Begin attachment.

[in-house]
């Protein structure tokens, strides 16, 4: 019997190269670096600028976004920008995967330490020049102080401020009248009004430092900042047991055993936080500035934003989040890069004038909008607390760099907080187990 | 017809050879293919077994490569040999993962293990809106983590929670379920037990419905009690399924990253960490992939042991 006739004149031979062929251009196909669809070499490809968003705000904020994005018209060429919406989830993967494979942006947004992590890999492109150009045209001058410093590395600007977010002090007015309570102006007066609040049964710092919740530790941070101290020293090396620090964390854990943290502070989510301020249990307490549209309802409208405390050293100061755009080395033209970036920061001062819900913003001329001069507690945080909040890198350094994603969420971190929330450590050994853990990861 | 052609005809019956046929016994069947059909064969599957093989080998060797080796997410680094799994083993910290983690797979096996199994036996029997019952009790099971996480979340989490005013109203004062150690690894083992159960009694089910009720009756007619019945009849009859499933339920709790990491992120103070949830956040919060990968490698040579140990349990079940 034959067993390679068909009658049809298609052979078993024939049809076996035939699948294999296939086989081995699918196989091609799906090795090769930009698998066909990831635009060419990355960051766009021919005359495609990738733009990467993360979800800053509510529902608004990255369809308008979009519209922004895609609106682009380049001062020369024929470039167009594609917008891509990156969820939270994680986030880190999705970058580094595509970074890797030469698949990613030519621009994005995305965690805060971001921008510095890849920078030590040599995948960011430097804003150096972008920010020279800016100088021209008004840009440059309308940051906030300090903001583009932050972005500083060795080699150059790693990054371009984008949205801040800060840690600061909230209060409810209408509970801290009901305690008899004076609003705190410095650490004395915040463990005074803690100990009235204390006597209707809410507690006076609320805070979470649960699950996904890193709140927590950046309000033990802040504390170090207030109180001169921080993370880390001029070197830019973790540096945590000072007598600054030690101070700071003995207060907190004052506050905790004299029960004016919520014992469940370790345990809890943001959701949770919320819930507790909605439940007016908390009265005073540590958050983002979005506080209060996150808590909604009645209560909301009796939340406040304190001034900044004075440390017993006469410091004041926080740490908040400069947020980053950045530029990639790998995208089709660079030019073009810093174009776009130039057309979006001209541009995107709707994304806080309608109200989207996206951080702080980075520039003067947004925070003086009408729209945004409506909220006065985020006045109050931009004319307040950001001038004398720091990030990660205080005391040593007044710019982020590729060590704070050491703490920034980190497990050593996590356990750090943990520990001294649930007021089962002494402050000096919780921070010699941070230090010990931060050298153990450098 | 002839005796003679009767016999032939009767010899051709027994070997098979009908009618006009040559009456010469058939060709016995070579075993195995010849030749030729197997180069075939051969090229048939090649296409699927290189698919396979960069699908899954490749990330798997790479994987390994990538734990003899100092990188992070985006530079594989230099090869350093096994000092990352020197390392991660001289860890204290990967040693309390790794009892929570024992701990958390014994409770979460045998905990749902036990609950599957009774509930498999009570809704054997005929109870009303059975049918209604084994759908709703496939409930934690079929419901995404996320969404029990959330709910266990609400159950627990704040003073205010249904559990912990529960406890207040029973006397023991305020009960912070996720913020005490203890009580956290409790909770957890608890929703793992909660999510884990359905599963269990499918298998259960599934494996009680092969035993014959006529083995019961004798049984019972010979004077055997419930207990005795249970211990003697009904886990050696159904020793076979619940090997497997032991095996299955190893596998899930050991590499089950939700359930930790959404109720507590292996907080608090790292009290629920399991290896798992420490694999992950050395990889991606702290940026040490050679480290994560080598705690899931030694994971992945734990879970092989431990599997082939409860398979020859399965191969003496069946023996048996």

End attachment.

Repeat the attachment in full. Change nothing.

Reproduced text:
[in-house]
């Protein structure tokens, strides 16, 4: 019997190269670096600028976004920008995967330490020049102080401020009248009004430092900042047991055993936080500035934003989040890069004038909008607390760099907080187990 | 017809050879293919077994490569040999993962293990809106983590929670379920037990419905009690399924990253960490992939042991 006739004149031979062929251009196909669809070499490809968003705000904020994005018209060429919406989830993967494979942006947004992590890999492109150009045209001058410093590395600007977010002090007015309570102006007066609040049964710092919740530790941070101290020293090396620090964390854990943290502070989510301020249990307490549209309802409208405390050293100061755009080395033209970036920061001062819900913003001329001069507690945080909040890198350094994603969420971190929330450590050994853990990861 | 052609005809019956046929016994069947059909064969599957093989080998060797080796997410680094799994083993910290983690797979096996199994036996029997019952009790099971996480979340989490005013109203004062150690690894083992159960009694089910009720009756007619019945009849009859499933339920709790990491992120103070949830956040919060990968490698040579140990349990079940 034959067993390679068909009658049809298609052979078993024939049809076996035939699948294999296939086989081995699918196989091609799906090795090769930009698998066909990831635009060419990355960051766009021919005359495609990738733009990467993360979800800053509510529902608004990255369809308008979009519209922004895609609106682009380049001062020369024929470039167009594609917008891509990156969820939270994680986030880190999705970058580094595509970074890797030469698949990613030519621009994005995305965690805060971001921008510095890849920078030590040599995948960011430097804003150096972008920010020279800016100088021209008004840009440059309308940051906030300090903001583009932050972005500083060795080699150059790693990054371009984008949205801040800060840690600061909230209060409810209408509970801290009901305690008899004076609003705190410095650490004395915040463990005074803690100990009235204390006597209707809410507690006076609320805070979470649960699950996904890193709140927590950046309000033990802040504390170090207030109180001169921080993370880390001029070197830019973790540096945590000072007598600054030690101070700071003995207060907190004052506050905790004299029960004016919520014992469940370790345990809890943001959701949770919320819930507790909605439940007016908390009265005073540590958050983002979005506080209060996150808590909604009645209560909301009796939340406040304190001034900044004075440390017993006469410091004041926080740490908040400069947020980053950045530029990639790998995208089709660079030019073009810093174009776009130039057309979006001209541009995107709707994304806080309608109200989207996206951080702080980075520039003067947004925070003086009408729209945004409506909220006065985020006045109050931009004319307040950001001038004398720091990030990660205080005391040593007044710019982020590729060590704070050491703490920034980190497990050593996590356990750090943990520990001294649930007021089962002494402050000096919780921070010699941070230090010990931060050298153990450098 | 002839005796003679009767016999032939009767010899051709027994070997098979009908009618006009040559009456010469058939060709016995070579075993195995010849030749030729197997180069075939051969090229048939090649296409699927290189698919396979960069699908899954490749990330798997790479994987390994990538734990003899100092990188992070985006530079594989230099090869350093096994000092990352020197390392991660001289860890204290990967040693309390790794009892929570024992701990958390014994409770979460045998905990749902036990609950599957009774509930498999009570809704054997005929109870009303059975049918209604084994759908709703496939409930934690079929419901995404996320969404029990959330709910266990609400159950627990704040003073205010249904559990912990529960406890207040029973006397023991305020009960912070996720913020005490203890009580956290409790909770957890608890929703793992909660999510884990359905599963269990499918298998259960599934494996009680092969035993014959006529083995019961004798049984019972010979004077055997419930207990005795249970211990003697009904886990050696159904020793076979619940090997497997032991095996299955190893596998899930050991590499089950939700359930930790959404109720507590292996907080608090790292009290629920399991290896798992420490694999992950050395990889991606702290940026040490050679480290994560080598705690899931030694994971992945734990879970092989431990599997082939409860398979020859399965191969003496069946023996048996």